Kids love YouTube. They love the pinging of the xylophones in the upbeat “Thank you song” on CoCoMelon, a channel with more than 53 million subscribers that plays animated nursery rhymes. They love watching other kids open and test toys, as they do on Ryan ToysReview (subscriber count: 20,749,585). And they love the Baby Shark song. Possibly because of the fun dance moves and possibly because they want to drive adults crazy.
These trends are nothing new, but now we have more than vast subscriber counts or astounding click numbers to illustrate just how central videos featuring kids are to the platform. In a report Thursday, the Pew Research Center said that in the vast ecosystem of YouTube’s English-language videos, children’s content and content featuring kids under 13 are some of the most popular videos on the site.
For the study, researchers analyzed the videos posted by 43,000 YouTube channels, each with more than 250,000 subscribers, during the first week of 2019. There was a lot to work with. In those seven days, these channels posted almost a quarter-million videos totaling more than 48,000 hours. For the record, the authors note, “a single person watching videos for eight hours a day (with no breaks or days off) would need more than 16 years to watch all the content.”
Those videos covered everything from politics to videogames. Most were not intended for kids. But the most popular featured kids. Researchers found that just 2 percent of the videos they analyzed featured a child or children that appeared to be younger than 13. “However, this small subset of videos averaged three times as many views as did other types of videos,” says the report.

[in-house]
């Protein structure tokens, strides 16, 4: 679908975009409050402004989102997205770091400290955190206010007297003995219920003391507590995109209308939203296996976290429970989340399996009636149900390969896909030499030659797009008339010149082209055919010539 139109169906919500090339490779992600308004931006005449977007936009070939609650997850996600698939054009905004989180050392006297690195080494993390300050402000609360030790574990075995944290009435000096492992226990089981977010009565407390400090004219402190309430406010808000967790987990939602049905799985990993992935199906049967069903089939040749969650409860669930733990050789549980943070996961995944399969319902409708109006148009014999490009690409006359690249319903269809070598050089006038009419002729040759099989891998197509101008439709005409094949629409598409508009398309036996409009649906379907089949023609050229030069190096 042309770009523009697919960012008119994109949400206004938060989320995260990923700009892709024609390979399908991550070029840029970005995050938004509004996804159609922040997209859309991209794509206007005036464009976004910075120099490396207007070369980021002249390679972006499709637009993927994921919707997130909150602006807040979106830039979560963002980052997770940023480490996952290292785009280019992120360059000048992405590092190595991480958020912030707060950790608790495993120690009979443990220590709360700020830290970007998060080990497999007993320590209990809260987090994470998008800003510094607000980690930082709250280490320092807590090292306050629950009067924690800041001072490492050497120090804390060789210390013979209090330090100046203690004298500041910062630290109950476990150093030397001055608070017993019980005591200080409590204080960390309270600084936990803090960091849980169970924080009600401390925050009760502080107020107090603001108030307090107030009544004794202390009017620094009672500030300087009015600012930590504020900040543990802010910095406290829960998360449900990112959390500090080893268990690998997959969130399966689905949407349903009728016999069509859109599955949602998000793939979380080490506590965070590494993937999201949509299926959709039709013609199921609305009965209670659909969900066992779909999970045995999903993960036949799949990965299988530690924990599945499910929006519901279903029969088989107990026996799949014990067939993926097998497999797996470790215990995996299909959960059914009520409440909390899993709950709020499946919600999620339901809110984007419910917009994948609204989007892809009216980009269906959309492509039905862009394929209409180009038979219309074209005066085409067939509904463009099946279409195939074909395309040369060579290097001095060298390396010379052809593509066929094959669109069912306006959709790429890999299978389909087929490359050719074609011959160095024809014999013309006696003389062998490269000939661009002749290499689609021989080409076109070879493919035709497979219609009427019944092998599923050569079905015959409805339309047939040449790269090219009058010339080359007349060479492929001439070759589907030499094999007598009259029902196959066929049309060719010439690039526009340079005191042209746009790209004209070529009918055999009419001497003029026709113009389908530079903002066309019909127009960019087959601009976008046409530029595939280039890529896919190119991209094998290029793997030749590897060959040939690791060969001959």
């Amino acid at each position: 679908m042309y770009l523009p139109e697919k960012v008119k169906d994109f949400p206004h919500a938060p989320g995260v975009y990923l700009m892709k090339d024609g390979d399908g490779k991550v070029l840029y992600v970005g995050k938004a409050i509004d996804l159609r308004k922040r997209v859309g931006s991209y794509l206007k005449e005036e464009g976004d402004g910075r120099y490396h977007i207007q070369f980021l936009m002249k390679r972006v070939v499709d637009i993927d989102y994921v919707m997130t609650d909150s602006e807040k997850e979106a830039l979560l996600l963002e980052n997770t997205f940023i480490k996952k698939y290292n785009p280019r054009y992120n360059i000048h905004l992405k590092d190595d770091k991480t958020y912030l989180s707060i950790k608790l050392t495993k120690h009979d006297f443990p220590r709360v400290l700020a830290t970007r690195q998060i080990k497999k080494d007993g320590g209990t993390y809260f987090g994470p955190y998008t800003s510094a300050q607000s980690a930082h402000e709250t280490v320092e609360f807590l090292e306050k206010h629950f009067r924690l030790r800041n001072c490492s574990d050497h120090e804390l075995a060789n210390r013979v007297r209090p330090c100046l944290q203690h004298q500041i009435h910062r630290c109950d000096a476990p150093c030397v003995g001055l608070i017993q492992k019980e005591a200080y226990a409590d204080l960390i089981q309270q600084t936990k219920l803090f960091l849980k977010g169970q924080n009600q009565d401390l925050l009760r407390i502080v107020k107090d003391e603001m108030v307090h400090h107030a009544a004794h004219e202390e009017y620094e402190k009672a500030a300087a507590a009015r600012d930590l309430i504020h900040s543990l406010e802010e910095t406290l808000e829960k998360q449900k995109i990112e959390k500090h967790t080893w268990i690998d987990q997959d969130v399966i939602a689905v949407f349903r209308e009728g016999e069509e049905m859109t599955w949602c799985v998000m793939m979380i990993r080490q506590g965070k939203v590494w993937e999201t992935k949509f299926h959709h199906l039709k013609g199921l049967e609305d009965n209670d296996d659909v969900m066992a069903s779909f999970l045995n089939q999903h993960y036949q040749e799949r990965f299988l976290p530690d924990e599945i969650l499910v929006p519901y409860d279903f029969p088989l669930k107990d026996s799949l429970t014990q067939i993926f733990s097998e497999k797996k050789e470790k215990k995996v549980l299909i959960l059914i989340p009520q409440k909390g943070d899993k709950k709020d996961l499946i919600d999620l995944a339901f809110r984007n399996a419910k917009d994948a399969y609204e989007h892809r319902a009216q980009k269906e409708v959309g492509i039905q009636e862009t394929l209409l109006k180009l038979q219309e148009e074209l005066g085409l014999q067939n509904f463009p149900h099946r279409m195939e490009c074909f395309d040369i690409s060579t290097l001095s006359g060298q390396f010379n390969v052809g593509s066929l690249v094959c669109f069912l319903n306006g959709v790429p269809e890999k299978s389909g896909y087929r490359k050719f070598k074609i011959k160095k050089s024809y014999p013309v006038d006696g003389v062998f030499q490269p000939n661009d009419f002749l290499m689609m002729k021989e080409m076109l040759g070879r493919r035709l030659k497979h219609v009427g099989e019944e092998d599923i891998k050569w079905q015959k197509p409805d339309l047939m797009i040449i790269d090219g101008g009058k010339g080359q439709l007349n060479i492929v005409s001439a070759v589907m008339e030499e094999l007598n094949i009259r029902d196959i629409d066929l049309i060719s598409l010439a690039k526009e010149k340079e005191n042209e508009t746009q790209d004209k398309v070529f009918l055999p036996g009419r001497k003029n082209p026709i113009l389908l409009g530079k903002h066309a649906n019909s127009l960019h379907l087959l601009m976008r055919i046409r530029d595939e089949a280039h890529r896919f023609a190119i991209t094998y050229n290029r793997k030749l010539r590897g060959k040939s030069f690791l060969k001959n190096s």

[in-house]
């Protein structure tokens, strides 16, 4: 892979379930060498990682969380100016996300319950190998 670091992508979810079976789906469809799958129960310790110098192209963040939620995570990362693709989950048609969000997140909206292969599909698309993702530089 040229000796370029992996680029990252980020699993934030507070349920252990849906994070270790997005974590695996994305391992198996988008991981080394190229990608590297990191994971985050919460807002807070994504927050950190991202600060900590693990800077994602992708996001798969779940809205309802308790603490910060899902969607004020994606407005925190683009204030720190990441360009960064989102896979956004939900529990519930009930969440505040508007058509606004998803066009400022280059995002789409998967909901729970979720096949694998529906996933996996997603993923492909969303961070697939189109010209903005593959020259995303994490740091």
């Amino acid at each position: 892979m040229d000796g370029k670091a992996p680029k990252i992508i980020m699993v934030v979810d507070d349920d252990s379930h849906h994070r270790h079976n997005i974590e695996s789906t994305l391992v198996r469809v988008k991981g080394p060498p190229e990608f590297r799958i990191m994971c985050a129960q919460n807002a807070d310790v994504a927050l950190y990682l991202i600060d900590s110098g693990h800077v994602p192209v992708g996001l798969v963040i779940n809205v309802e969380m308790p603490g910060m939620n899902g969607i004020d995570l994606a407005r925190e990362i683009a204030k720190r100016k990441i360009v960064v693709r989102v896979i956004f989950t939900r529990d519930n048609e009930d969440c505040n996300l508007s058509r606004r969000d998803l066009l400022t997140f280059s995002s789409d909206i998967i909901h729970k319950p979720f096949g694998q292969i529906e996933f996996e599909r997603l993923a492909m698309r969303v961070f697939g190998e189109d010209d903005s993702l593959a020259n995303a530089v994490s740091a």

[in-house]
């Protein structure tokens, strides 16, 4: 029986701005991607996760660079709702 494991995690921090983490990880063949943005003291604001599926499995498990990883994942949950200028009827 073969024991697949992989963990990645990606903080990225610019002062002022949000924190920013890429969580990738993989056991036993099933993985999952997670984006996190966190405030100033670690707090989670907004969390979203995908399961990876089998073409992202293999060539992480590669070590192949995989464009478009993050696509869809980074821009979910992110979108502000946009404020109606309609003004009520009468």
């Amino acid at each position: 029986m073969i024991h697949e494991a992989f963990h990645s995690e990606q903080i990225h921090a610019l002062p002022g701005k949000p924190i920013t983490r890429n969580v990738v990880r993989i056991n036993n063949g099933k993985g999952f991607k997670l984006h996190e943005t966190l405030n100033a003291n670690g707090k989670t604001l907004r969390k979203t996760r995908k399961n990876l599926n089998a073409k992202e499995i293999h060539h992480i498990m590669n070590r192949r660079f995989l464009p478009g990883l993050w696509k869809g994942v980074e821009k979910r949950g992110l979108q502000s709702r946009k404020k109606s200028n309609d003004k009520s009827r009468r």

There have been studies of niche communities within YouTube, but “we hadn’t seen something like this done before,” says Aaron Smith, director of the data lab team at Pew. Although YouTube children’s content wasn’t the impetus for the study, Smith says the results weren’t surprising: “We had a sense that this kind of content would be fairly popular. We know that lots of parents let their kids watch videos on YouTube.”
Videos with cheery, if nonsensical, titles like “Funny Uncle John Pretend Play w/ Pizza Food Kitchen Restaurant Cooking Kids Toys” and “No No, Baby Rides the Scooter!” racked up more than 6 million views each. “SUPERHERO BABIES MAKE A GINGERBREAD HOUSE SUPERHERO BABIES PLAY DOH CARTOONS FOR KIDS,” attracted almost 14 million views.
Not all the videos that featured young kids were nursery rhymes or traditional kids content like Mister Rogers’ Neighborhood. Pew’s analysis found that only 21 percent of videos featuring children appeared to have been aimed at kids. But videos that were both aimed at kids and featured kids were the most popular videos in Pew’s analysis, averaging four times as many views as other “general audience” videos.
As for the other 79 percent of videos that had kids but weren’t directly aimed at children? They did better too, getting “substantially more” attention than other videos aimed at teens and adults. The five most popular videos from the week Pew studied included a baby name reveal and family vlogs with titles like “WELCOMING A NEW MEMBER OF FAMILY!!” One was a sliming video. None are immediately alarming, though Smith couldn’t comment on why that kind of content was so attractive to so many viewers. “Why that type of material pops is unclear to me,” he says. “Someone clearly is enjoying it but it’s not clear who those folks are or what their motivations are for doing that.”